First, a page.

-General intelligence is not a mental organ, but a latent variable that emerges when one analyzes the functional efficiencies of many different mental organs (such as memory, language ability, social perceptiveness, speed at learning practical skills, and musical aptitude).

-In a total samples of 935 normal adults, general intelligence correlated +.43 with brain size – much higher than the correlation previously found between intelligence and external head size (about +.2).

-Intelligence appears to be a genuine biological trait with a deep connection to organic processes of bodily growth and brain efficiency.

-Many intellectuals deny IQ as they tend to interact with other high IQ people

Chapter 12 – Openness 

-People from territories with the highest parasite load indeed had substantially lower openness and extraversion scores on average.

-Women in the first trimester also show higher xenophobia, as if they unconsciously realize that their weaker immune systems will have more trouble fighting off new infections from outsiders; this xenophobia becomes weaker as their immune systems become stronger in the second trimester.

-More generally, people’s openness, extraversion, and individualism tend to peak in young adulthood when their immune systems are strongest and tend to decline throughout middle age as their health declines.

-The baby boomers, for example, were not only the first generation in the United States to grow up benefiting from broad-spectrum childhood immunizations, but were also the first generation to show a sudden massive increase in interracial tolerance, internationalism, openness, and individualism, as manifest in the civil rights movement, the peace movement, the New Left, the psychedelic revolution, the sexual revolution, and the “Me” generation.

-Low openness has some biological benefits in avoiding new infectious diseases from unfamiliar people, groups, foods, and hygiene practices.

-People who unconsciously understand that their own mental health is vulnerable may experience stronger cultural disgust and lower openness.

-The less-open can thrive for years in meme-excluding bubbles, avoiding as much as possible disturbing thoughts and social encounters. For them, the unexamined life is….the easiest way to avoid psychosis.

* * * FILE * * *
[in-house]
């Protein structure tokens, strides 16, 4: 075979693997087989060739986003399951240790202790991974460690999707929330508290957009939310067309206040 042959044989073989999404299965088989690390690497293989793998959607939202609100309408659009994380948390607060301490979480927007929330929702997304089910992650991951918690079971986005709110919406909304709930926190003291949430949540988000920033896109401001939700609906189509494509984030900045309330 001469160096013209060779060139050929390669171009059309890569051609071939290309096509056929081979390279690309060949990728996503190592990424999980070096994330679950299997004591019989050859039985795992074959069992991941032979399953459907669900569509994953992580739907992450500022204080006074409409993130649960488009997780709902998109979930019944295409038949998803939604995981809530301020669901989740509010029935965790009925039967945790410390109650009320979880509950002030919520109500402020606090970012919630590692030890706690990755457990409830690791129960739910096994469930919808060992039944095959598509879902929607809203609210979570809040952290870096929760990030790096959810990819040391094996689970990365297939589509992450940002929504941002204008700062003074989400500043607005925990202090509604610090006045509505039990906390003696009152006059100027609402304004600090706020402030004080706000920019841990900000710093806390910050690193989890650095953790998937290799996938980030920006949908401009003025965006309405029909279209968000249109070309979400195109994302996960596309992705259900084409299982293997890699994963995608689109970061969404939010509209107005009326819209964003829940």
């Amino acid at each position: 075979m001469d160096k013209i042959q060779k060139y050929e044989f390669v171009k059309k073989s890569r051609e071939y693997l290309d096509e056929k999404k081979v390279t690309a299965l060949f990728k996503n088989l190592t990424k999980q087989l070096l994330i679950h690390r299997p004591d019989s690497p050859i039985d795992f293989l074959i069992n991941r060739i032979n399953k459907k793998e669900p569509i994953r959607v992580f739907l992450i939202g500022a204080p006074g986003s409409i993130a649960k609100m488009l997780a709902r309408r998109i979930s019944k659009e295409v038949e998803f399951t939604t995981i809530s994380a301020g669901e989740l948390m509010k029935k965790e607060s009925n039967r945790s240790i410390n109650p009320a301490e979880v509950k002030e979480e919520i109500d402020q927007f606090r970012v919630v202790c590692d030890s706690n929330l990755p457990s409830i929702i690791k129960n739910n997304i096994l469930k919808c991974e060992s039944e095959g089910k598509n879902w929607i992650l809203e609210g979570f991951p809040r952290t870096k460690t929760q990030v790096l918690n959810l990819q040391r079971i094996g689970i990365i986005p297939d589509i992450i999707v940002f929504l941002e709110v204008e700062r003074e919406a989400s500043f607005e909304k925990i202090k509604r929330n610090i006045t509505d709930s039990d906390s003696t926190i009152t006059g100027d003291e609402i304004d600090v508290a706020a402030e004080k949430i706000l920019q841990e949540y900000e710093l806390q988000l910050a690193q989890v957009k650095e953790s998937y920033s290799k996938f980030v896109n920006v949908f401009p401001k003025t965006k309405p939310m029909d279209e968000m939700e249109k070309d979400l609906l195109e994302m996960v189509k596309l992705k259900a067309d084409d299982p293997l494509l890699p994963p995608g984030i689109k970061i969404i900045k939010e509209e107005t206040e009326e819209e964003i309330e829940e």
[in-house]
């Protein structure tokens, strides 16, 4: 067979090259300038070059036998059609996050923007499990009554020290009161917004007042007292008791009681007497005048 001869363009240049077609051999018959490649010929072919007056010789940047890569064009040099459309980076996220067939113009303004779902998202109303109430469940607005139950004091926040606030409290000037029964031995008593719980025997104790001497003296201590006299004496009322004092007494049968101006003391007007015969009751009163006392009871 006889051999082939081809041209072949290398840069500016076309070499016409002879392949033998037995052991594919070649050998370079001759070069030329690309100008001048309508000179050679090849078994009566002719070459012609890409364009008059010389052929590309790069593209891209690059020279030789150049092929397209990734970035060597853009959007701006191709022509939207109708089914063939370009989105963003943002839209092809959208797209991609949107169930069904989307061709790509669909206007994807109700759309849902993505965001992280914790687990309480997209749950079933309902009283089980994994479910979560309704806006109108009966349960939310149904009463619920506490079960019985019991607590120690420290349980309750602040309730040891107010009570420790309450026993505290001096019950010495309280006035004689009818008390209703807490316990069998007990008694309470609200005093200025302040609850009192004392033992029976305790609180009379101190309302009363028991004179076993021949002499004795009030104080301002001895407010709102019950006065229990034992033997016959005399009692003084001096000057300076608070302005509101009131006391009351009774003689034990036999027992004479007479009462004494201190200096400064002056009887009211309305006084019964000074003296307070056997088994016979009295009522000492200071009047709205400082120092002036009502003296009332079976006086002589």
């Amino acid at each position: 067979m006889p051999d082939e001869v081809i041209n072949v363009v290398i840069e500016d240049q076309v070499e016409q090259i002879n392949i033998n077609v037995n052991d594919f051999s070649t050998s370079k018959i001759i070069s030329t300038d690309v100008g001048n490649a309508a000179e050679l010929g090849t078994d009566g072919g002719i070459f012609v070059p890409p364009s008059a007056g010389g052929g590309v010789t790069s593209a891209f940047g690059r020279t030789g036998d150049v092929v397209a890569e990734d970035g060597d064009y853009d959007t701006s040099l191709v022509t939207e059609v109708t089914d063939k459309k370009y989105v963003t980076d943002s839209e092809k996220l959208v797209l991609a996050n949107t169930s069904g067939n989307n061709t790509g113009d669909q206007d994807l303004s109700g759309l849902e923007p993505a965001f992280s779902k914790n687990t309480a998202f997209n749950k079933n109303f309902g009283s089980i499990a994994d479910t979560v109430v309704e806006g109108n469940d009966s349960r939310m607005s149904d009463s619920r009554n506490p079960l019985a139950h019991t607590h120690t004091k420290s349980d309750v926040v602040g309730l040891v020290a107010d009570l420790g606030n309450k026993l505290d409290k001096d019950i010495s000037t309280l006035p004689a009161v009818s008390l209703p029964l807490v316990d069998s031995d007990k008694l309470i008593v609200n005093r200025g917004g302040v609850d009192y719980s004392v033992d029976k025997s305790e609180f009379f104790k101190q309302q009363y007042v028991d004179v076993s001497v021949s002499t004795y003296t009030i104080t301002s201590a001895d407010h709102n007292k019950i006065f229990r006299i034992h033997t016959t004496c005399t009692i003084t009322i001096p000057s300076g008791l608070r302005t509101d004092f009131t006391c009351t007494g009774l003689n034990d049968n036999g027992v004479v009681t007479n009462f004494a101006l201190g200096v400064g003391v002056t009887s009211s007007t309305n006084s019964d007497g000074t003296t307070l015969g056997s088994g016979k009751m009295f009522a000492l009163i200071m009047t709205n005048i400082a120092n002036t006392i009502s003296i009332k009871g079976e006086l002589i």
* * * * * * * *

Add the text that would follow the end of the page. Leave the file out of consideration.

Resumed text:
-Openness is a dangerous trait in several ways. It can lead to social embarrassment when one’s behavior is too weird or novel. It can lead to one’s brain getting infected by maladaptive memes – false information, dumb ideologies, conspiracy theories.

-While openness is strongly correlated with creativity, it is also correlated with psychosis ( thin line between genius and insanity)

-In a complex, media-rich society, perhaps only people with very good mental health can tolerate a high degree of openness without losing their equilibrium.

-High openness plus high stability and high intelligence yields high creativity and social attractiveness. Conversely, high openness plus low stability yields a high risk of mental illness.

-People may use conspicuous displays of openness as a guarantee of their mental health — especially their resistance to developing schizotypy, Schizophrenia, or other forms of psychosis.

-Highly open consumers can be highly profitable because they can be highly gullible.


Chapter 13 – Conscientiousness 

-Conscientiousness is the Big Five personality trait that includes such characteristics as integrity, reliability, predictability, consistency, and punctuality. It predicts respect for social norms and responsibilities and the likelihood of fulfilling promises and contracts.

-The less food people prepare themselves, the more space and money they tend to devote to displaying their potential capacities for food preparation.

-Conscientiousness can be displayed not only through products that require high maintenance but through those that are conspicuously fragile.

-Home fitness machines make excellent conscientiousness indicators, as they can increase fitness only when used by the highly conscientious; for everyone else, they just gather dust.

-The only people who can stay in shape throughout their twenties and thirties are the highly conscientious. Everyone else bloats.

-A person of limited intelligence but high conscientiousness can make a valuable employee; a person of higher intelligence but very low conscientiousness is almost unemployable.

-The highest-status professions are those in which sustained conscientiousness is required for long-term career success, but in which there are minimal sticks, carrots, and bosses to motivate short-term performance. (entrepreneurship)


Chapter 14 – Agreeableness

-Economies are driven by this trait at several levels: by high-agreeableness consumers striving to display their kindness and generosity, and by low agreeableness consumers striving to display their assertiveness and dominance.

-Highly agreeable people want to get along with everyone, so they tend to be conformists, whether with respect to peer-group opinions, fashions, or product choices.

-Mating-primed men want to stand out from the crowd when it comes to having distinctive taste, but they rely on peer opinion to avoid factual errors.


Chapter 15 – The Centrifugal Soul 

-Instead of renunciation…. it seems far more self-aware and creative to take a hard, conscious look at one’s self-display strategies – to assess their true social and sexual goals, their reliability and efficiency as trait displays, and the many alternatives that are available.